Film Courage: Just to go back quickly [to what we were talking about ] so you didn’t enter the script into any screenplay competitions, but did you try to take it up the Hollywood food chain with an agent or a manager?
West Liang: No. I know that Melissa sent the script out right before production or maybe pre-production? Just to maybe just to sort of see what the feedback was and we had various comments about the script and I was able to weigh what comments helped us and what didn’t.
I think again going back to what a real, realistic kind of road map for this trip that we would be taking, it was really about that. Because a lot of people came back with notes about well that thing should really be happening on page 12 not 7. “Hey, that thing there doesn’t make sense.” And I think a lot of the comments like that are well-meaning because I’ve written for many, many years and I think I understand all of that stuff. But the conversation that I had with Melissa that I had to really negotiate was this project is really about a certain location, a certain budget, a certain kind of vision in terms of scheduling. And so we really had to be wise in terms of what feedback we wanted to take and what feedback we wanted to dismiss. So we didn’t take it up the Hollywood food chain (so to speak). They probably won’t be interested because there is no car chase or no aliens or anything like that. It was really kind of a personal thing that we wanted to embark on.
Film Courage: Did you implement any changes into the script though? When they said, “This is confusing here” or maybe they didn’t say that. Did the two of you say “Well, if we’re getting feedback from an outside source, maybe we’re so close to it?”
West Liang: Absolutely. I mean Melissa and I worked on outlining this story from the very beginning, really trying to talk about the characters, talk about the relationship, talk about the plots, the narrative (all of that stuff), and themes and everything. And then once we had a pretty fair idea of what story we wanted to tell, I went away and wrote the script because I was going to end up directing it and I felt that it was really important to be intimately involved with the nuts and bolts of it.
And then once we got people kind of looking at the script, we absolutely took in advice and comments about it. If that button is not funny enough or that is an extra scene that you really don’t need, we absolutely did that.
And also (like with all films), you essentially rewrite the script in editing, you’re writing your final draft in editing. And we had an amazing editor on board who really works on bigger budgeted movies but he liked the story (he believed in it). And so me, Melissa and Derek during editing really kind of tried to reshape the story in some ways to match what we wanted to do because there were still scenes that we ended up not getting to even with the intention of shooting a short script, we still missed scenes.
Film Courage: Why? (Sorry to interrupt.)
West Liang: Well, because of budget, because of time, because of schedule. It’s an ensemble film so you’re working with the schedules of so many people. And there’s the budget part of it which is like running out of time (that’s going to take an extra day). So that put us in…I mean it wasn’t a horrible situation, it ended up being even better. But I do think that all of the feedback that you have to take all the way from the beginning to the very end, even in editing we went through three or four different cuts before we arrived at the final cut. And throughout the process we had a very private kind of screening for about ten people on the big screen and we did kind of a Q&A (feedback). We gave them questionnaires and we said what part of the movie did you enjoy? What do you think about when you’re done watching this movie? And this questions and the answers to those questions really helped us gauge how far off we were about our movie.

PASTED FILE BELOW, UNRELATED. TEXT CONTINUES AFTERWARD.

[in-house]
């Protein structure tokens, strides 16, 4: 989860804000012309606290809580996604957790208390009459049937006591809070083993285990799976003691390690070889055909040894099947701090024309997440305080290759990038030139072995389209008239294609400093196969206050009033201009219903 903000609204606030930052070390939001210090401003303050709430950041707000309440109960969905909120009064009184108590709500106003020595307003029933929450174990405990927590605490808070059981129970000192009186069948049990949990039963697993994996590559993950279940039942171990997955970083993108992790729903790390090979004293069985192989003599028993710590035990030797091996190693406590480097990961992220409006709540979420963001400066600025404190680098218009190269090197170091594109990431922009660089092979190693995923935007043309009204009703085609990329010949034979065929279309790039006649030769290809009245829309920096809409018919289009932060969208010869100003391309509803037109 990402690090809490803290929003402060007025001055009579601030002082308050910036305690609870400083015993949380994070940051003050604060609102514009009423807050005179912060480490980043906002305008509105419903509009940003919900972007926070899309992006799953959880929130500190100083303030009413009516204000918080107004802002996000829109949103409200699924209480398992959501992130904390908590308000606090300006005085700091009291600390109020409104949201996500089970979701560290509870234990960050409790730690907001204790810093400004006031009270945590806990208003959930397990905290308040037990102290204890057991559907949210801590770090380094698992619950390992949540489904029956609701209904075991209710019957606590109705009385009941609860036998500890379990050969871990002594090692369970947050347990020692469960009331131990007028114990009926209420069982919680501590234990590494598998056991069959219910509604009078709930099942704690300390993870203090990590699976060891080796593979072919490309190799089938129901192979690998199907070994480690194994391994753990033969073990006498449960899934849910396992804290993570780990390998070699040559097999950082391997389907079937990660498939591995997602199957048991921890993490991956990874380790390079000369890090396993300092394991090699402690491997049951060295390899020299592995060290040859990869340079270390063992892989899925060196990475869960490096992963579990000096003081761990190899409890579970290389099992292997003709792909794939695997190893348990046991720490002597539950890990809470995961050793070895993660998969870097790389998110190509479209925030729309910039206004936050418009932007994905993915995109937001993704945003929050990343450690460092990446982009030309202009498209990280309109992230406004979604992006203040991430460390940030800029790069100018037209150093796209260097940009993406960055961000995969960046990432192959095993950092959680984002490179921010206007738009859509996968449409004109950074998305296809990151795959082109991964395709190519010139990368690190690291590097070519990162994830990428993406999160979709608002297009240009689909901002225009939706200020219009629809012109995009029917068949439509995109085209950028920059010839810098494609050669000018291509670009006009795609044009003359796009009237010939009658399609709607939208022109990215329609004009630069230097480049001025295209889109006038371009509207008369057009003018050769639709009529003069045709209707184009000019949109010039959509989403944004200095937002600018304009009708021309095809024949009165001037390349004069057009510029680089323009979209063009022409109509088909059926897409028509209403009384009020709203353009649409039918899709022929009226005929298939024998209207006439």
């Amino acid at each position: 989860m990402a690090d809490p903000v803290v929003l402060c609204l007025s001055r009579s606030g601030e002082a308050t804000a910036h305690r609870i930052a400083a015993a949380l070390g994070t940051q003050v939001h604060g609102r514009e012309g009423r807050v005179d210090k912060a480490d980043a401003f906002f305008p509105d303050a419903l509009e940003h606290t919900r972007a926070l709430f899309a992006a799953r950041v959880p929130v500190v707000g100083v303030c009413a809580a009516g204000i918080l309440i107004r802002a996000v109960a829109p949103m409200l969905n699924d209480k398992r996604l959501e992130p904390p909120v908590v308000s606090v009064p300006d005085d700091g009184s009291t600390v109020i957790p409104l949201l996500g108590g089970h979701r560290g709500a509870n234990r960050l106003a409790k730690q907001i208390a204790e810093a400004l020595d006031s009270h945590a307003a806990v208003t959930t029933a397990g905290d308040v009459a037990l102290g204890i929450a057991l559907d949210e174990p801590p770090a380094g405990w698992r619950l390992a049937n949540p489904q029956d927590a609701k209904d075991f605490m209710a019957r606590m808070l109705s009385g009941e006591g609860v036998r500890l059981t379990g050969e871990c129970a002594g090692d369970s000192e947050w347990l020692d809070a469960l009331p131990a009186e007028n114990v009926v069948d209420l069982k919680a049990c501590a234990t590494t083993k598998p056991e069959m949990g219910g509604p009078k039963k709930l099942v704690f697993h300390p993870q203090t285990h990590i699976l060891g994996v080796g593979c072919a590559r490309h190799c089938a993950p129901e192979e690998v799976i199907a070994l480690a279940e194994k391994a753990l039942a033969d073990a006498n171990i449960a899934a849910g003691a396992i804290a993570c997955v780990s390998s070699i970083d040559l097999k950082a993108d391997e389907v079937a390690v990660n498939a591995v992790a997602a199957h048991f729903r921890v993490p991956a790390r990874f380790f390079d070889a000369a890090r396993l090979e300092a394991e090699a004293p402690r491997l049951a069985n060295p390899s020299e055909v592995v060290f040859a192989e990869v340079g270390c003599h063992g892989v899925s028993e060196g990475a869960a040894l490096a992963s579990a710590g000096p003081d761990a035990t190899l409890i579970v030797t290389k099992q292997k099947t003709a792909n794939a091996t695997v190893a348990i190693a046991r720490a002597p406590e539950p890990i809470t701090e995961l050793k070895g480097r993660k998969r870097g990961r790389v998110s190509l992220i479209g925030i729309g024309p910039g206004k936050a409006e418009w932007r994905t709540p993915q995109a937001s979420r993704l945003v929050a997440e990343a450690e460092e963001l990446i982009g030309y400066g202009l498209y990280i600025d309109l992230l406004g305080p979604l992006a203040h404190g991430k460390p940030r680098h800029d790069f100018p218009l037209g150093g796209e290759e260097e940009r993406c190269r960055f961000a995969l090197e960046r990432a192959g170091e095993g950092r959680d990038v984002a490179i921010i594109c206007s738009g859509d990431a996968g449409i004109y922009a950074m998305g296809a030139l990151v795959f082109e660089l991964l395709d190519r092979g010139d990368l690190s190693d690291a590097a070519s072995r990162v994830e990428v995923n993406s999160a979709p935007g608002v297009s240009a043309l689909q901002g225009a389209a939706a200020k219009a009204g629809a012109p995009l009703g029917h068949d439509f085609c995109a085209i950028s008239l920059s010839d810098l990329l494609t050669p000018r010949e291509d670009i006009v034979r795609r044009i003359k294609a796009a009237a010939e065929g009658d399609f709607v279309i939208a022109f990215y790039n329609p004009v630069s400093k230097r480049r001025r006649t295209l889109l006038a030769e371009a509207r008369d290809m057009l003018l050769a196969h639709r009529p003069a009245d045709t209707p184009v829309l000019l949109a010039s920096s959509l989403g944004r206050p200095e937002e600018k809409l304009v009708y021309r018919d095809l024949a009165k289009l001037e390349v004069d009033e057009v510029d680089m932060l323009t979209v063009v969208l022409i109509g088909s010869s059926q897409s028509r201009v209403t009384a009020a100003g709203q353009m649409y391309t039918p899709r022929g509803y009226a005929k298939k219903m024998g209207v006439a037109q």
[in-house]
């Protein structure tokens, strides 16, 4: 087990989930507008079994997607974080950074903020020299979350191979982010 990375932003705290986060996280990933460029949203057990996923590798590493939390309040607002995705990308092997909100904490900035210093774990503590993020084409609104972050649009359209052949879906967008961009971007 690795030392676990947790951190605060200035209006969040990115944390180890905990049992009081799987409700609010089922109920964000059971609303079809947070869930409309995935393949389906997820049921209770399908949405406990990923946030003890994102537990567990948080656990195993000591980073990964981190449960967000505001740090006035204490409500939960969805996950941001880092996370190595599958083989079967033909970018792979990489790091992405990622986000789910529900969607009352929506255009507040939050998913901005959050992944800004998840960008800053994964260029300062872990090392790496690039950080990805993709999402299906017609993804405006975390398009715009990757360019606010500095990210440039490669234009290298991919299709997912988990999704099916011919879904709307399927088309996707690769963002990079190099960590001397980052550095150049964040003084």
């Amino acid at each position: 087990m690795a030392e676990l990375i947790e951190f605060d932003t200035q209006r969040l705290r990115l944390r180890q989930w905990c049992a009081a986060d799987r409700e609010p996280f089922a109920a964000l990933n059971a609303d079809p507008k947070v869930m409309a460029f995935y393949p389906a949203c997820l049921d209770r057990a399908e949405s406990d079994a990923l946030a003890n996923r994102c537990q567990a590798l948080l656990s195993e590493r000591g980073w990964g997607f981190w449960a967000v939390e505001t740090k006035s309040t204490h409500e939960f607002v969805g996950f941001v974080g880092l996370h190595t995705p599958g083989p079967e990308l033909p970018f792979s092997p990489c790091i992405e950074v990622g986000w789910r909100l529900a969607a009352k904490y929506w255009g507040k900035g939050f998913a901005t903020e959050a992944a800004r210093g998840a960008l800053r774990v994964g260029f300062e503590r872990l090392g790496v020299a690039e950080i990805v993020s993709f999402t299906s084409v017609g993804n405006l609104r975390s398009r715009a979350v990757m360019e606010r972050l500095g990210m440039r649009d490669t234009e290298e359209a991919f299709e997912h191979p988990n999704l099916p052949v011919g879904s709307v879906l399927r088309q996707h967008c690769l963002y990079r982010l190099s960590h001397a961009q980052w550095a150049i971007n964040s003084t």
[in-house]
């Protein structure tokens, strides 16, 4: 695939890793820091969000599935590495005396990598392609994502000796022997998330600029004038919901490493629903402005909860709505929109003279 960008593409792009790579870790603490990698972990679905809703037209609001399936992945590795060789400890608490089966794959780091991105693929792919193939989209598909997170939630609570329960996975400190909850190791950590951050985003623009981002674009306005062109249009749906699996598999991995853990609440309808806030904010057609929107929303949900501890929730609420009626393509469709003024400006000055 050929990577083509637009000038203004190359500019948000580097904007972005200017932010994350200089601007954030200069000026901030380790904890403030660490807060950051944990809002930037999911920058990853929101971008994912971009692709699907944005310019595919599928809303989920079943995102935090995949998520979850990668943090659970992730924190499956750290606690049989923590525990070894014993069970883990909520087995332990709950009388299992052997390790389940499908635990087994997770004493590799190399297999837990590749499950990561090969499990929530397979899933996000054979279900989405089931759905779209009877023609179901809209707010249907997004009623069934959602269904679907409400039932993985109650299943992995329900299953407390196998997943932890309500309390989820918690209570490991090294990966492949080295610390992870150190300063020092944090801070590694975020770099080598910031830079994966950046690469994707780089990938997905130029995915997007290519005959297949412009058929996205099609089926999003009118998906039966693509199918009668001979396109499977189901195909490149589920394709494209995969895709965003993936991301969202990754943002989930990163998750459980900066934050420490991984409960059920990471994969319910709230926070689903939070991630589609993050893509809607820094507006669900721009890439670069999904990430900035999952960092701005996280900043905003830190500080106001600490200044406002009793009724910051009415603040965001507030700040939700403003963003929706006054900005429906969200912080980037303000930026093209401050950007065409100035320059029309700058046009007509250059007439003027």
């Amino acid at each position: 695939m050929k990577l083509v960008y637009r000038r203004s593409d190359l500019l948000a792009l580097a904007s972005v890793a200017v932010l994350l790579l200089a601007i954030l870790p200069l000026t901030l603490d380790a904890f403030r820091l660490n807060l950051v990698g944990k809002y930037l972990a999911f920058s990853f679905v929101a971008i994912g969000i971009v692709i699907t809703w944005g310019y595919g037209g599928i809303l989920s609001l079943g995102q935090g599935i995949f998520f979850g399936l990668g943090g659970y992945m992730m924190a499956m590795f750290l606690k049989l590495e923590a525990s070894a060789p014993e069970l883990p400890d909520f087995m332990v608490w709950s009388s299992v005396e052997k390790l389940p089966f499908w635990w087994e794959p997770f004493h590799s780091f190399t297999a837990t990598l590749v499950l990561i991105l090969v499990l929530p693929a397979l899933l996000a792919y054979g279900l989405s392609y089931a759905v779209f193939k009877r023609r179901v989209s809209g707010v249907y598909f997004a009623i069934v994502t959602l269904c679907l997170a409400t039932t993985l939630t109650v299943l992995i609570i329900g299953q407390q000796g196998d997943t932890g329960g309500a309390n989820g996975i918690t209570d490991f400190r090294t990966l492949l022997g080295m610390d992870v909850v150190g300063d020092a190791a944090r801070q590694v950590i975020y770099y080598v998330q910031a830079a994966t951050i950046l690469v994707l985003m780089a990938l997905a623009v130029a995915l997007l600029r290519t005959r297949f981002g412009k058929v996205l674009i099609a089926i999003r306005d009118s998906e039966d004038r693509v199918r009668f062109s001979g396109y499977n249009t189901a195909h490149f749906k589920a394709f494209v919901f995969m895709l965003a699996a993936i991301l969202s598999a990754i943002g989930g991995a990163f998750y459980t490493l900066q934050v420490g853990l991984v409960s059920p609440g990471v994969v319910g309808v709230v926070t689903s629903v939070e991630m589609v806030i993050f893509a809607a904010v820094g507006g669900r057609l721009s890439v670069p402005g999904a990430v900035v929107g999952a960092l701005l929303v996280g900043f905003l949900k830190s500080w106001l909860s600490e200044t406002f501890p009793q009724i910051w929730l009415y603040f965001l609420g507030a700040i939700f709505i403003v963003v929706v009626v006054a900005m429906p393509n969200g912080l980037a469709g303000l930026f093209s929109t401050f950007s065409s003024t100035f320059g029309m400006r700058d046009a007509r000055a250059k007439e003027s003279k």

Watch the trailer to ALL I WANT here on Vimeo
Film Courage: Going back to what you said earlier, the best solution or answer usually wins in your opinion (something like that), do you think a lot of people are that open?
West Liang: I mean…no. I don’t think so. I think even in some ways, I missed a mark because with art, you have to have an ego in your story. I don’t think the ego should get in the way but I do think you have to have an idea of what your personal conviction is, what your vision is.
So I think being mindful of it is healthier than I think a lot of people are. And I’d like to believe that I can always take a good note. It doesn’t always happen and I think it’s true for everyone who is working in this industry, you have to walk that line of what do you personally feel like is right and what the feedback is from different people. So it’s a tough thing to kind of negotiate. I think you have to look at it in the context of where the person is coming from.
I’m coming from another project that is very similar so I have a certain perspective and someone else is coming from something else and so you have to measure all of that.
Film Courage: And have a filter in terms of what is exactly constructive criticism and what is someone just B.S.ing me and what is someone trying to squash me.
West Liang: Right.
Film Courage: And I think that’s a tough thing because in LA or anything creative, there are all of those things coming at you.
West Liang: Right.
Film Courage: And I think anybody who does something creative has a fairly strong ego and you can’t a be mouse either. You can’t be like “Oh, okay? Let me change that for you.” You have to fight back a little bit.
West Liang: Absolutely.
Question for the Viewers: What is your process for getting feedback on your projects?
Story Instincts Of A Writer Who Doesn’t Write Mainstream Movies With West Liang
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